You didn't mention what wood flavor you are burning. I find mesquite to be the harshest, but others do not. If you have purchased one of their specialty bisquettes, the herbs and other flavoring may produce an "acrid" smell in the smoke, but not in the food. If you have a infrared thermometer measure the temperature of the bisquette burner after it has fully heated up. It should be around 560°F, or lower. If it is burning much higher than that, then that may be a possible cause. Also I found once you season the Bradley you will always get a slight hint of smoke, even when not using any bisquettes.

My suggestion is to purchase some chicken parts, and apply smoke to them for 1:40 to 2:00 hours of apple, or maple. That is the only way you are going to get a true sense of the smoke flavor.



Thanks for the thoughts, Habanero! Here's an update:

I tested the bisquette heater, and it wavers between 590 and 605 degrees. Possibly hotter than it should. I tried it in multiple outlets and on multiple circuits just for fun, and there was no difference in temp.

I got different bisquettes, and that didn't make a difference. Both Apple and Mesquite seem to "over-burn" and smell like bitter, acrid smoke even on the first bisquette.

I did a side-by-side comparison between the Bradley and my Traeger, and the difference is night and day. The Traeger smoke is sweet and inviting, while the Bradley smoke hurts my nose.

So now I'm using a smoke tube with pellets in the bottom of the Bradley and it works perfectly. I'm getting the results I want, but probably paid way more than I needed to for, essentially, an insulated box with a vent. I could probably go through the hassle of getting another unit.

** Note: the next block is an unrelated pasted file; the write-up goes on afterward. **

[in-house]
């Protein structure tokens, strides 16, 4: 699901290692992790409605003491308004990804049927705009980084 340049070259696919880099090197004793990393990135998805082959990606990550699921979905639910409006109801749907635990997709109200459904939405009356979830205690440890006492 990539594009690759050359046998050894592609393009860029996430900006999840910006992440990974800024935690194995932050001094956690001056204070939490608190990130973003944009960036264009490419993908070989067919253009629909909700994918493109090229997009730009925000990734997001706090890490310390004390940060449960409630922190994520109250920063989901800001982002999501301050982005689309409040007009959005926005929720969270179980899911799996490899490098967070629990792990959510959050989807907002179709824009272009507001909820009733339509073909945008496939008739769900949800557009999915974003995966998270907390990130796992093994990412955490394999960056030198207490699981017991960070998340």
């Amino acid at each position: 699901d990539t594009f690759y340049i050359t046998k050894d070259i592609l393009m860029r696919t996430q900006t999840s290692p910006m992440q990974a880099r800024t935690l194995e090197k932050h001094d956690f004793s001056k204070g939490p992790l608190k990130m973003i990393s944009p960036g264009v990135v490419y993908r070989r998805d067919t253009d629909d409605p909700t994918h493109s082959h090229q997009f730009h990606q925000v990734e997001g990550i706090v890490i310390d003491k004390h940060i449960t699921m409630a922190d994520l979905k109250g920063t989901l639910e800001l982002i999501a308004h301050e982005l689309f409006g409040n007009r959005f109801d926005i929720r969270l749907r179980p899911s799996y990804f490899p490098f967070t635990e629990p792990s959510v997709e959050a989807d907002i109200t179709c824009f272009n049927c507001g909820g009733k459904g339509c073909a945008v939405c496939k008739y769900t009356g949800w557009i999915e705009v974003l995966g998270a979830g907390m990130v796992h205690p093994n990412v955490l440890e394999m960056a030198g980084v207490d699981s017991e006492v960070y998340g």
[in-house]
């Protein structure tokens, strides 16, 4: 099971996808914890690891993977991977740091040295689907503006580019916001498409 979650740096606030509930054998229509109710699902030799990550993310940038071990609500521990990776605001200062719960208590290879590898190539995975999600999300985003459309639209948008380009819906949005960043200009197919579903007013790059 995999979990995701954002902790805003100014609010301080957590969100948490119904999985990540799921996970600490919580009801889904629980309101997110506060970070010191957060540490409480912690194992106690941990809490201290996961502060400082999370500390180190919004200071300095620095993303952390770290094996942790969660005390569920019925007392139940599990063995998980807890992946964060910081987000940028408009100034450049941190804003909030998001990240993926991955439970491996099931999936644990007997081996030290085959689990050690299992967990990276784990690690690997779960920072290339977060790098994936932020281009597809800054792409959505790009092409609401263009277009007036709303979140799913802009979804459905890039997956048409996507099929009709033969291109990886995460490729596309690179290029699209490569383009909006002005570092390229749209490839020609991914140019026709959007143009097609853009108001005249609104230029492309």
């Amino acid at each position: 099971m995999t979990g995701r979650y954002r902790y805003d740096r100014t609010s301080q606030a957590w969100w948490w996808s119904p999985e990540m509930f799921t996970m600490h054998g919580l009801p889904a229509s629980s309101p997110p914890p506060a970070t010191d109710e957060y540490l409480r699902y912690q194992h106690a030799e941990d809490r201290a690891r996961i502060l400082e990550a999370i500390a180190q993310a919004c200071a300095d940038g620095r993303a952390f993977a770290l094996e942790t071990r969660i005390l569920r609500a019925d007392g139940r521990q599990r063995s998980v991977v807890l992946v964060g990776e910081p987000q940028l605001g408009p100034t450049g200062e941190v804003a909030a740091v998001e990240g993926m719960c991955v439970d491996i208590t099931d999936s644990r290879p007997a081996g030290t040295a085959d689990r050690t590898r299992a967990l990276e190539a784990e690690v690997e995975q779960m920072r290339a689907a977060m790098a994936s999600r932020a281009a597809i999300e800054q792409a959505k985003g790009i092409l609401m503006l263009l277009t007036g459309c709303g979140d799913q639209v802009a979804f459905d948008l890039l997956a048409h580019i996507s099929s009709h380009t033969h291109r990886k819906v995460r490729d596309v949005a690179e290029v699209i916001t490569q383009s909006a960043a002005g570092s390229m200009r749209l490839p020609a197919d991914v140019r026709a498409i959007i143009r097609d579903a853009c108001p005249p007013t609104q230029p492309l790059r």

I'd love to know if anyone else had this problem, because at this point I've exhausted things to test. I'll reach out to Customer Care next week and see if they have any thoughts. Thanks!


I noticed your comment about the pucks being completely black and wonder if the temperature difference of the puck burner between what Habs advises it should be and what yours actually reads is enough to cause puck "over" burning within the 20 minute cycle?

One of the advertised features of the Bradley is that the smoke is "clean" and typically my pucks are slightly under burnt if anything?

Talking to Customer Care is a good idea, if the unit is still under warranty I would be pressing for a replacement generator because from the information you have provided you seem to have gone above and beyond trying to solve the problem yourself?  :)

Habanero Smoker

I agree with manxman, that even if you are getting a reading of over 600°F, it shouldn't make that much difference. I've been on this forum for awhile, and never seen your problem posted. Most complaints of acrid smoke are do to consumer error by over smoking your food.